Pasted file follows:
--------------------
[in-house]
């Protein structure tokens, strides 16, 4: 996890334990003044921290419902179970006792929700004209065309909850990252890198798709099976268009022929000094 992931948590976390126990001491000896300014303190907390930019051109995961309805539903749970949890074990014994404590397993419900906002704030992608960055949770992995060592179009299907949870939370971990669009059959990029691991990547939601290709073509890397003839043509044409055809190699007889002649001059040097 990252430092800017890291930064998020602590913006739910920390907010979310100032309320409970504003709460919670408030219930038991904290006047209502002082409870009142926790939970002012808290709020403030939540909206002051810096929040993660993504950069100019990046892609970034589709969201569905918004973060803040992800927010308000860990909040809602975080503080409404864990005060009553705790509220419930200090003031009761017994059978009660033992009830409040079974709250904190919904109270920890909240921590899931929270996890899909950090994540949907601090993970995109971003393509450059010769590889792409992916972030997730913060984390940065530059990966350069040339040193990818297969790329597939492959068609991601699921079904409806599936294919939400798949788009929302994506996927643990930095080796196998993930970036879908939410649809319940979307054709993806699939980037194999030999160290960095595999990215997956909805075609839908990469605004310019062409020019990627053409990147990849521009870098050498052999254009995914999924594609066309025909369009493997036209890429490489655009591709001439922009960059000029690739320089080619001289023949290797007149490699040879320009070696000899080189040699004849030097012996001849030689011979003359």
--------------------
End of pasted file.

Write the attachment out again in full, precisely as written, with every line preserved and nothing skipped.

[in-house]
């Protein structure tokens, strides 16, 4: 996890334990003044921290419902179970006792929700004209065309909850990252890198798709099976268009022929000094 992931948590976390126990001491000896300014303190907390930019051109995961309805539903749970949890074990014994404590397993419900906002704030992608960055949770992995060592179009299907949870939370971990669009059959990029691991990547939601290709073509890397003839043509044409055809190699007889002649001059040097 990252430092800017890291930064998020602590913006739910920390907010979310100032309320409970504003709460919670408030219930038991904290006047209502002082409870009142926790939970002012808290709020403030939540909206002051810096929040993660993504950069100019990046892609970034589709969201569905918004973060803040992800927010308000860990909040809602975080503080409404864990005060009553705790509220419930200090003031009761017994059978009660033992009830409040079974709250904190919904109270920890909240921590899931929270996890899909950090994540949907601090993970995109971003393509450059010769590889792409992916972030997730913060984390940065530059990966350069040339040193990818297969790329597939492959068609991601699921079904409806599936294919939400798949788009929302994506996927643990930095080796196998993930970036879908939410649809319940979307054709993806699939980037194999030999160290960095595999990215997956909805075609839908990469605004310019062409020019990627053409990147990849521009870098050498052999254009995914999924594609066309025909369009493997036209890429490489655009591709001439922009960059000029690739320089080619001289023949290797007149490699040879320009070696000899080189040699004849030097012996001849030689011979003359």